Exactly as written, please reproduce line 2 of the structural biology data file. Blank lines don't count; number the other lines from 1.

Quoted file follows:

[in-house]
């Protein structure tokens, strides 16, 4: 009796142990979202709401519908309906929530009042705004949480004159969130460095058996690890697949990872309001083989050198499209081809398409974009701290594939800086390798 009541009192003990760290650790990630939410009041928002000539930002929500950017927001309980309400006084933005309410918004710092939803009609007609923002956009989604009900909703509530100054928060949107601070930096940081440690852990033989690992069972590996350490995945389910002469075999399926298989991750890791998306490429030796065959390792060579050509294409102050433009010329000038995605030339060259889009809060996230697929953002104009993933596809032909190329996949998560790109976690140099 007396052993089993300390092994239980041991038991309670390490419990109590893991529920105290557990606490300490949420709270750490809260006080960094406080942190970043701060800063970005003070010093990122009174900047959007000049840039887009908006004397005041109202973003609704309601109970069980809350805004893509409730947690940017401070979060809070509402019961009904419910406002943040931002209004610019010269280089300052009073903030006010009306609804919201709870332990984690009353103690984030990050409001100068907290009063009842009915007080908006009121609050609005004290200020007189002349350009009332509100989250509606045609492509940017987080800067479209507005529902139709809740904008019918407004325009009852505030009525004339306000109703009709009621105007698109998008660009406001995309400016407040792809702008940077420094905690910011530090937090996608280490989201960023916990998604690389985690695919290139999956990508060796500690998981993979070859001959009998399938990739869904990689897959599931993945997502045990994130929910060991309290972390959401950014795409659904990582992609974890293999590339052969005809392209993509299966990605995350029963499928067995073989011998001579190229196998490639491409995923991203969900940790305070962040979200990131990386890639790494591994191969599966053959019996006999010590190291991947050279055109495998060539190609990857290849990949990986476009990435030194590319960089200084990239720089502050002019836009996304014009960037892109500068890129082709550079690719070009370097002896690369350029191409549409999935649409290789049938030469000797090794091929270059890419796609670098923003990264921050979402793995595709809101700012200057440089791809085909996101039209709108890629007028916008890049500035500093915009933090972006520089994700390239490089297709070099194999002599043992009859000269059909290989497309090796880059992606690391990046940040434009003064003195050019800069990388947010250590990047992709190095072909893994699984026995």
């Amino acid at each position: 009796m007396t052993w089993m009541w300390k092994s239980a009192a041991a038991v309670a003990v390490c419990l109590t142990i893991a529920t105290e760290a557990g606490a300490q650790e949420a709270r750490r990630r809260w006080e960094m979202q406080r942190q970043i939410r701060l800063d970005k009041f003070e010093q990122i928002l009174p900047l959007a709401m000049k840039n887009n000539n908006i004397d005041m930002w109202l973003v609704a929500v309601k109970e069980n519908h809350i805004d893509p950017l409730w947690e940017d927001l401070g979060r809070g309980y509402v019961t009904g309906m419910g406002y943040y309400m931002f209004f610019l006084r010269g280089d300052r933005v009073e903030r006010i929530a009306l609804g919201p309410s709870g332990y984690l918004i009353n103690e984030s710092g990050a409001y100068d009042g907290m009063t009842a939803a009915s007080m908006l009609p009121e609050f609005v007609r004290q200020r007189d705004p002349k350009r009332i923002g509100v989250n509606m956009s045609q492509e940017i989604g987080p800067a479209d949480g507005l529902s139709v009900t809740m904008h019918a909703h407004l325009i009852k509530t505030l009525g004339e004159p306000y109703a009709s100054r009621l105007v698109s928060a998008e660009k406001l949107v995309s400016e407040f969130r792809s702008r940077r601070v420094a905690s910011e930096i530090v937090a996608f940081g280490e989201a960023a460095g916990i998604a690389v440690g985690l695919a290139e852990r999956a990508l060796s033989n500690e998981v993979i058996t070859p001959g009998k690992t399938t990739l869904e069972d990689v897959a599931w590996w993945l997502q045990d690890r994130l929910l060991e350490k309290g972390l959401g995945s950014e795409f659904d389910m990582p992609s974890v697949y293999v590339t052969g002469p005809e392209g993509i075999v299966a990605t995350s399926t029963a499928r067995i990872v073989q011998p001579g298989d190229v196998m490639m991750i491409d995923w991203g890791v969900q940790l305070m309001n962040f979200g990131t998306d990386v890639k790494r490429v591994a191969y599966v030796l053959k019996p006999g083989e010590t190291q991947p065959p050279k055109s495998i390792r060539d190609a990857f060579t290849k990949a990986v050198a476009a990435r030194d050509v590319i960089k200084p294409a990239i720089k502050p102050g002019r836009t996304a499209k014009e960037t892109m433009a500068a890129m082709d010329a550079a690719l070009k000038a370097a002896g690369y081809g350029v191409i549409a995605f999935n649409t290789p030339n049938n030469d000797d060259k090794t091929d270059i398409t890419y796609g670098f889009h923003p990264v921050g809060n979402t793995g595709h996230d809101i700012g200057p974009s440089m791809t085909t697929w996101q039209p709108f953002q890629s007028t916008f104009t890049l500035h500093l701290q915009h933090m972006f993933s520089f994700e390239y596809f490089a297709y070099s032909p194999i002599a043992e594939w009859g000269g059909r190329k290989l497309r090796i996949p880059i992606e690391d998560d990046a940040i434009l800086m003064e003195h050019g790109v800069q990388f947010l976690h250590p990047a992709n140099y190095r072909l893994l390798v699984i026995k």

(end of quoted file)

């Protein structure tokens, strides 16, 4: 009796142990979202709401519908309906929530009042705004949480004159969130460095058996690890697949990872309001083989050198499209081809398409974009701290594939800086390798 009541009192003990760290650790990630939410009041928002000539930002929500950017927001309980309400006084933005309410918004710092939803009609007609923002956009989604009900909703509530100054928060949107601070930096940081440690852990033989690992069972590996350490995945389910002469075999399926298989991750890791998306490429030796065959390792060579050509294409102050433009010329000038995605030339060259889009809060996230697929953002104009993933596809032909190329996949998560790109976690140099 007396052993089993300390092994239980041991038991309670390490419990109590893991529920105290557990606490300490949420709270750490809260006080960094406080942190970043701060800063970005003070010093990122009174900047959007000049840039887009908006004397005041109202973003609704309601109970069980809350805004893509409730947690940017401070979060809070509402019961009904419910406002943040931002209004610019010269280089300052009073903030006010009306609804919201709870332990984690009353103690984030990050409001100068907290009063009842009915007080908006009121609050609005004290200020007189002349350009009332509100989250509606045609492509940017987080800067479209507005529902139709809740904008019918407004325009009852505030009525004339306000109703009709009621105007698109998008660009406001995309400016407040792809702008940077420094905690910011530090937090996608280490989201960023916990998604690389985690695919290139999956990508060796500690998981993979070859001959009998399938990739869904990689897959599931993945997502045990994130929910060991309290972390959401950014795409659904990582992609974890293999590339052969005809392209993509299966990605995350029963499928067995073989011998001579190229196998490639491409995923991203969900940790305070962040979200990131990386890639790494591994191969599966053959019996006999010590190291991947050279055109495998060539190609990857290849990949990986476009990435030194590319960089200084990239720089502050002019836009996304014009960037892109500068890129082709550079690719070009370097002896690369350029191409549409999935649409290789049938030469000797090794091929270059890419796609670098923003990264921050979402793995595709809101700012200057440089791809085909996101039209709108890629007028916008890049500035500093915009933090972006520089994700390239490089297709070099194999002599043992009859000269059909290989497309090796880059992606690391990046940040434009003064003195050019800069990388947010250590990047992709190095072909893994699984026995």